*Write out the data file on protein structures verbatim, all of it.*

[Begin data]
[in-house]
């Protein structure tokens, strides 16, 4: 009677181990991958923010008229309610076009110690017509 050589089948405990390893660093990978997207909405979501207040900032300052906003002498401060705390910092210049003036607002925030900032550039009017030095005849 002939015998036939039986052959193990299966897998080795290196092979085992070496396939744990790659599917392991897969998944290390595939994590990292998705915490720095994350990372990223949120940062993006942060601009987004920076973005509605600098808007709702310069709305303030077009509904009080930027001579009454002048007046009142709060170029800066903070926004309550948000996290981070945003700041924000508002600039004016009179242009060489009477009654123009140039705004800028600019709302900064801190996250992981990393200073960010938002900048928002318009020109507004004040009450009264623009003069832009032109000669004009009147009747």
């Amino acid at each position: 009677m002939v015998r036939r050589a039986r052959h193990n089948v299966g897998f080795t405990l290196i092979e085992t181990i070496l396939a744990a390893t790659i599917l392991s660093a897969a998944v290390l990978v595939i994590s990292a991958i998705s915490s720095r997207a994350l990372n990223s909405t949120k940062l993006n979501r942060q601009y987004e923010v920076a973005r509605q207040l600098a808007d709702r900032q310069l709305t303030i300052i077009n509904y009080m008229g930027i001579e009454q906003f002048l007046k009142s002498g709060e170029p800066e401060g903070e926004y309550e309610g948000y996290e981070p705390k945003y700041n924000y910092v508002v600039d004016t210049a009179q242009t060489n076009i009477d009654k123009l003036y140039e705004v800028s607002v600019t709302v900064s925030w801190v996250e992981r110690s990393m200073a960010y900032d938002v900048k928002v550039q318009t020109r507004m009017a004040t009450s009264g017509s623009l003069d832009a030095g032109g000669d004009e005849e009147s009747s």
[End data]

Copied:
[in-house]
């Protein structure tokens, strides 16, 4: 009677181990991958923010008229309610076009110690017509 050589089948405990390893660093990978997207909405979501207040900032300052906003002498401060705390910092210049003036607002925030900032550039009017030095005849 002939015998036939039986052959193990299966897998080795290196092979085992070496396939744990790659599917392991897969998944290390595939994590990292998705915490720095994350990372990223949120940062993006942060601009987004920076973005509605600098808007709702310069709305303030077009509904009080930027001579009454002048007046009142709060170029800066903070926004309550948000996290981070945003700041924000508002600039004016009179242009060489009477009654123009140039705004800028600019709302900064801190996250992981990393200073960010938002900048928002318009020109507004004040009450009264623009003069832009032109000669004009009147009747």
């Amino acid at each position: 009677m002939v015998r036939r050589a039986r052959h193990n089948v299966g897998f080795t405990l290196i092979e085992t181990i070496l396939a744990a390893t790659i599917l392991s660093a897969a998944v290390l990978v595939i994590s990292a991958i998705s915490s720095r997207a994350l990372n990223s909405t949120k940062l993006n979501r942060q601009y987004e923010v920076a973005r509605q207040l600098a808007d709702r900032q310069l709305t303030i300052i077009n509904y009080m008229g930027i001579e009454q906003f002048l007046k009142s002498g709060e170029p800066e401060g903070e926004y309550e309610g948000y996290e981070p705390k945003y700041n924000y910092v508002v600039d004016t210049a009179q242009t060489n076009i009477d009654k123009l003036y140039e705004v800028s607002v600019t709302v900064s925030w801190v996250e992981r110690s990393m200073a960010y900032d938002v900048k928002v550039q318009t020109r507004m009017a004040t009450s009264g017509s623009l003069d832009a030095g032109g000669d004009e005849e009147s009747s």